Best Beginner Plank Workout

Photo Courtesy: shironosov/iStock

You may have heard about the benefits of planking, but have you tried it yet? Planks are a great full-body workout you can do without a gym membership or any equipment. Plus, they’re an excellent beginner-friendly workout. Read on for step-by-step instructions, modifications and common mistakes.

Plank Benefits

You can enjoy a stronger core, better balance, improved posture and better coordination — all with this one exercise. Here are 2 key health benefits of planking:

  • Stronger core: The plank exercise has been proven to improve abdominal and lumbar muscle strength. 
  • Balance, coordination, and posture: A strong core helps you balance, improve coordination and maintain good posture.

How to Do a Plank

Get your mat ready! Good form is key to success, so follow these step-by-step instructions. 

Standard Plank

Photo Courtesy: Inside Creative House/iStock
  1. Start on all fours. 
  2. Extend your legs backward so you’re on your toes.
  3. Keep your arms straight with your palms flat on the mat.
  4. Keep your body in a straight line from head to heel. 
  5. Engage your core muscles.
  6. Look down at the mat. 
  7. Hold for 10 seconds — or as long as you can without losing your form. 

Forearm Plank

Photo Courtesy: undrey/iStock
  1. Start on all fours. 
  2. Extend your legs backward so you’re on your toes. 
  3. Lower your forearms to the mat with your hands palm down. Keep your shoulders above your elbows.
  4. Keep your body in a straight line from head to heel. 
  5. Engage your core muscles.
  6. Look down at the mat. 
  7. Hold for 10 seconds — or as long as you can without losing your form. 

Plank Modifications

If you can’t do a full plank yet, that’s okay. There are simple modifications to help you get there. Try to conquer these adapted planks before moving on to the standard or forearm plank. 

Knee Plank

Follow the same steps for the forearm plank, but instead of going up on your toes, let your knees hit the mat. It’s similar to doing push-ups on your knees, but you’ll stay still in that position instead of moving into a push-up. Hold for 10 seconds. 

Once you master this, you can move on to a standard plank or forearm plank, depending on which one you want to do (of course, you can do both if you want to). 

Incline Plank

The incline plank is excellent for when you’ve mastered the knee plank but you aren’t quite ready for a standard plank yet. The instructions are the same as the standard plank, but instead of placing your hands on the floor, you’ll place your hands on a low bench or stair. This puts more of the weight on your legs, and takes some pressure off your arms and core.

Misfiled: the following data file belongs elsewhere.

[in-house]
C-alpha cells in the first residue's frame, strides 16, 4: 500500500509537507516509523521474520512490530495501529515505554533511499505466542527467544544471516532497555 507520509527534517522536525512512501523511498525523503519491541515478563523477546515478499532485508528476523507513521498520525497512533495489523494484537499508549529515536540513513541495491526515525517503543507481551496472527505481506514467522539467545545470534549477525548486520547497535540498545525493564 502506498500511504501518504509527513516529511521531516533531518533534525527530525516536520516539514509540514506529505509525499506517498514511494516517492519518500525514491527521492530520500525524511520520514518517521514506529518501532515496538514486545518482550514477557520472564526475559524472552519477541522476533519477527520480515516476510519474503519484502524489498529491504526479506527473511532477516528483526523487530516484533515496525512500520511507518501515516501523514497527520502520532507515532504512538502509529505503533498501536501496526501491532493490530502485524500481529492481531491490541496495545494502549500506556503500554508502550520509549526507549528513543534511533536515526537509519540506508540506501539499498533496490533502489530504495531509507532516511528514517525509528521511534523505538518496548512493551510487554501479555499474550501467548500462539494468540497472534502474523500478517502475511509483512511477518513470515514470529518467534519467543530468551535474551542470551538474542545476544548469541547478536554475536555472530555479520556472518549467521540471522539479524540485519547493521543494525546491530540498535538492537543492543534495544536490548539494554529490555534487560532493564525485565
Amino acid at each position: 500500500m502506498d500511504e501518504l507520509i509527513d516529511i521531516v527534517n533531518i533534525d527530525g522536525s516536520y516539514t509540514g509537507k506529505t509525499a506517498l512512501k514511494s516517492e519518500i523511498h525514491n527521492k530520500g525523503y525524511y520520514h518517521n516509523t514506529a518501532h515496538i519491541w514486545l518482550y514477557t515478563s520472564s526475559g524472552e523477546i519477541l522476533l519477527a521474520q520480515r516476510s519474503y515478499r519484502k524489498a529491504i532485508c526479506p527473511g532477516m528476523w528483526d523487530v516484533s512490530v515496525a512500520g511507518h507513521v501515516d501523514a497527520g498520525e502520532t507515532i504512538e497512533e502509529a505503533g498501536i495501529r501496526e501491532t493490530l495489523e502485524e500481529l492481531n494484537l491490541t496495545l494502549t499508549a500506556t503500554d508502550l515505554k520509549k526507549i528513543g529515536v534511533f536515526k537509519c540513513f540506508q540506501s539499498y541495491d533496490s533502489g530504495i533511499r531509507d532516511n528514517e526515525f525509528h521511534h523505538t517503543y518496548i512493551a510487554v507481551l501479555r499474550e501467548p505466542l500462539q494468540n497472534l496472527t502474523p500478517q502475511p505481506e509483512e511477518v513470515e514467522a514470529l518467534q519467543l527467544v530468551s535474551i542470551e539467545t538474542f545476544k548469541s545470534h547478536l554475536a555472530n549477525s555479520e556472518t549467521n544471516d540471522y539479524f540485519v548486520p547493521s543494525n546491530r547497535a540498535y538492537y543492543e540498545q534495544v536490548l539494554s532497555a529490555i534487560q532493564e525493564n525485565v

ADVERTISEMENT

How Long to Hold a Plank

Start with 10 seconds. Then rest and see if you can do 10 more seconds. Repeat until you can no longer hold the plank. 

ADVERTISEMENT

Keep your proper form as explained in the instructions the entire time you hold the plank. You need to stop when you feel your form slipping. 

Challenge yourself to do a 10-second (or longer) plank every day. The more you practice, the easier it will get (and the better you’ll get at it). You’ll be holding a 1-minute plank in no time!

Common Mistakes to Avoid

Arching: A common plank mistake is arching or curving your back. Make sure your back is straight.

ADVERTISEMENT

Drooping: Keep your shoulders over your elbows or hands, depending on which plank you’re doing. Avoid allowing your shoulders to creep up too close to your head. 

Losing control of your hips: Your butt shouldn’t be reaching for the sky, and your hips shouldn’t be dipping toward the floor. 

Craning your neck: Keep your gaze on the mat and head neutral. You shouldn’t be looking up, as this can hurt your neck. 

Not breathing: Your muscles need oxygen to work! Avoid holding your breath. 

If you have any concerns about planking, talk with your doctor or physical therapist. Also, you may want to avoid planks if you have a shoulder or wrist injury. Give any injuries enough time to heal before doing this exercise.

Resource Links: